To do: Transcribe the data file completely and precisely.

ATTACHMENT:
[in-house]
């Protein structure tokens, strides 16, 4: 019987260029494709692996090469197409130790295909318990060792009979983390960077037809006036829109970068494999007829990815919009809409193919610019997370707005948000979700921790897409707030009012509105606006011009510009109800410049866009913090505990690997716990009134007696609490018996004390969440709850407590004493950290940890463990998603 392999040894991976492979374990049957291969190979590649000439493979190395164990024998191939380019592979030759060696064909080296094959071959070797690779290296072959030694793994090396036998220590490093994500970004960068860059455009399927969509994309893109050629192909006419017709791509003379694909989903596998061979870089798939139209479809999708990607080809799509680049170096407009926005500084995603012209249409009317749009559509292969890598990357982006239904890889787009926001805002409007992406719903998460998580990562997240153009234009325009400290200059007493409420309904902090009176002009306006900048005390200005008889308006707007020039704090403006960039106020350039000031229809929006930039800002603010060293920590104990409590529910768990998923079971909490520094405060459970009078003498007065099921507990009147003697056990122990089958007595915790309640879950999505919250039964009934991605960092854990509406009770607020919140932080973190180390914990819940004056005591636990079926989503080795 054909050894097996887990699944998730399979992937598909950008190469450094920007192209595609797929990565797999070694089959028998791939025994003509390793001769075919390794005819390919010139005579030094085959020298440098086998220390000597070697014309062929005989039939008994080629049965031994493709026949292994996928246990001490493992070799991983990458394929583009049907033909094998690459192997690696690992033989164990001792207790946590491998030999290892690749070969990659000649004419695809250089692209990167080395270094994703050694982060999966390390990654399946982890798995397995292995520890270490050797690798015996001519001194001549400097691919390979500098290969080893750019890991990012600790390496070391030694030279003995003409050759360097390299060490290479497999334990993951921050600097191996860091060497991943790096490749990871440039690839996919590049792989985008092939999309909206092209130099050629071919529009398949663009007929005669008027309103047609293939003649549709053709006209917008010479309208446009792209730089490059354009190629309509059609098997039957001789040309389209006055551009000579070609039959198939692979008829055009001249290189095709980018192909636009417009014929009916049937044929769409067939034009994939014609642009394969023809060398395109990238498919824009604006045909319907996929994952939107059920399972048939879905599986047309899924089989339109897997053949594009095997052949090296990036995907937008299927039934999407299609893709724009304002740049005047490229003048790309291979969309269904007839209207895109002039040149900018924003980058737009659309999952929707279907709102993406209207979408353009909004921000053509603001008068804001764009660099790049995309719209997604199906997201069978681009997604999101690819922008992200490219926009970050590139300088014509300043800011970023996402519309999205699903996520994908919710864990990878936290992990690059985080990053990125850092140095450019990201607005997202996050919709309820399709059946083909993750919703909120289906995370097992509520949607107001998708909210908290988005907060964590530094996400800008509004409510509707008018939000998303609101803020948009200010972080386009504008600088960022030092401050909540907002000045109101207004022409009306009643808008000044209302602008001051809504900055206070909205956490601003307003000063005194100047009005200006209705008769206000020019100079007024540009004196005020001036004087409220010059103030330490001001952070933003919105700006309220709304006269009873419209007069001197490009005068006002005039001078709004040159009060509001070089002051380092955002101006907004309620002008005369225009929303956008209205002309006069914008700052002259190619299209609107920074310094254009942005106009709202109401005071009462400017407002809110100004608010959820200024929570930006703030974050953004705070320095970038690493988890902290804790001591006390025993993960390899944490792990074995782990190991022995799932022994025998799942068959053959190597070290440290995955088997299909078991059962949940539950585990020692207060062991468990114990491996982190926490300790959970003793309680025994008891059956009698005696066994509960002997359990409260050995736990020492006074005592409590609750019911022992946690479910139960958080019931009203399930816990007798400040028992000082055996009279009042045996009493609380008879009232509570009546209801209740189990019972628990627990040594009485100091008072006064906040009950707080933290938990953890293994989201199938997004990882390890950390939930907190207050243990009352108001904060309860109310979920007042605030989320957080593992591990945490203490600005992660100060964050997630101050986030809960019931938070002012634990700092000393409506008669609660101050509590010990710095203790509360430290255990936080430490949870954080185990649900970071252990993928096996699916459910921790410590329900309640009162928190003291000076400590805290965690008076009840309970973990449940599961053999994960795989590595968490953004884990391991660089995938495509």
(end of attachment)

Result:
[in-house]
């Protein structure tokens, strides 16, 4: 019987260029494709692996090469197409130790295909318990060792009979983390960077037809006036829109970068494999007829990815919009809409193919610019997370707005948000979700921790897409707030009012509105606006011009510009109800410049866009913090505990690997716990009134007696609490018996004390969440709850407590004493950290940890463990998603 392999040894991976492979374990049957291969190979590649000439493979190395164990024998191939380019592979030759060696064909080296094959071959070797690779290296072959030694793994090396036998220590490093994500970004960068860059455009399927969509994309893109050629192909006419017709791509003379694909989903596998061979870089798939139209479809999708990607080809799509680049170096407009926005500084995603012209249409009317749009559509292969890598990357982006239904890889787009926001805002409007992406719903998460998580990562997240153009234009325009400290200059007493409420309904902090009176002009306006900048005390200005008889308006707007020039704090403006960039106020350039000031229809929006930039800002603010060293920590104990409590529910768990998923079971909490520094405060459970009078003498007065099921507990009147003697056990122990089958007595915790309640879950999505919250039964009934991605960092854990509406009770607020919140932080973190180390914990819940004056005591636990079926989503080795 054909050894097996887990699944998730399979992937598909950008190469450094920007192209595609797929990565797999070694089959028998791939025994003509390793001769075919390794005819390919010139005579030094085959020298440098086998220390000597070697014309062929005989039939008994080629049965031994493709026949292994996928246990001490493992070799991983990458394929583009049907033909094998690459192997690696690992033989164990001792207790946590491998030999290892690749070969990659000649004419695809250089692209990167080395270094994703050694982060999966390390990654399946982890798995397995292995520890270490050797690798015996001519001194001549400097691919390979500098290969080893750019890991990012600790390496070391030694030279003995003409050759360097390299060490290479497999334990993951921050600097191996860091060497991943790096490749990871440039690839996919590049792989985008092939999309909206092209130099050629071919529009398949663009007929005669008027309103047609293939003649549709053709006209917008010479309208446009792209730089490059354009190629309509059609098997039957001789040309389209006055551009000579070609039959198939692979008829055009001249290189095709980018192909636009417009014929009916049937044929769409067939034009994939014609642009394969023809060398395109990238498919824009604006045909319907996929994952939107059920399972048939879905599986047309899924089989339109897997053949594009095997052949090296990036995907937008299927039934999407299609893709724009304002740049005047490229003048790309291979969309269904007839209207895109002039040149900018924003980058737009659309999952929707279907709102993406209207979408353009909004921000053509603001008068804001764009660099790049995309719209997604199906997201069978681009997604999101690819922008992200490219926009970050590139300088014509300043800011970023996402519309999205699903996520994908919710864990990878936290992990690059985080990053990125850092140095450019990201607005997202996050919709309820399709059946083909993750919703909120289906995370097992509520949607107001998708909210908290988005907060964590530094996400800008509004409510509707008018939000998303609101803020948009200010972080386009504008600088960022030092401050909540907002000045109101207004022409009306009643808008000044209302602008001051809504900055206070909205956490601003307003000063005194100047009005200006209705008769206000020019100079007024540009004196005020001036004087409220010059103030330490001001952070933003919105700006309220709304006269009873419209007069001197490009005068006002005039001078709004040159009060509001070089002051380092955002101006907004309620002008005369225009929303956008209205002309006069914008700052002259190619299209609107920074310094254009942005106009709202109401005071009462400017407002809110100004608010959820200024929570930006703030974050953004705070320095970038690493988890902290804790001591006390025993993960390899944490792990074995782990190991022995799932022994025998799942068959053959190597070290440290995955088997299909078991059962949940539950585990020692207060062991468990114990491996982190926490300790959970003793309680025994008891059956009698005696066994509960002997359990409260050995736990020492006074005592409590609750019911022992946690479910139960958080019931009203399930816990007798400040028992000082055996009279009042045996009493609380008879009232509570009546209801209740189990019972628990627990040594009485100091008072006064906040009950707080933290938990953890293994989201199938997004990882390890950390939930907190207050243990009352108001904060309860109310979920007042605030989320957080593992591990945490203490600005992660100060964050997630101050986030809960019931938070002012634990700092000393409506008669609660101050509590010990710095203790509360430290255990936080430490949870954080185990649900970071252990993928096996699916459910921790410590329900309640009162928190003291000076400590805290965690008076009840309970973990449940599961053999994960795989590595968490953004884990391991660089995938495509």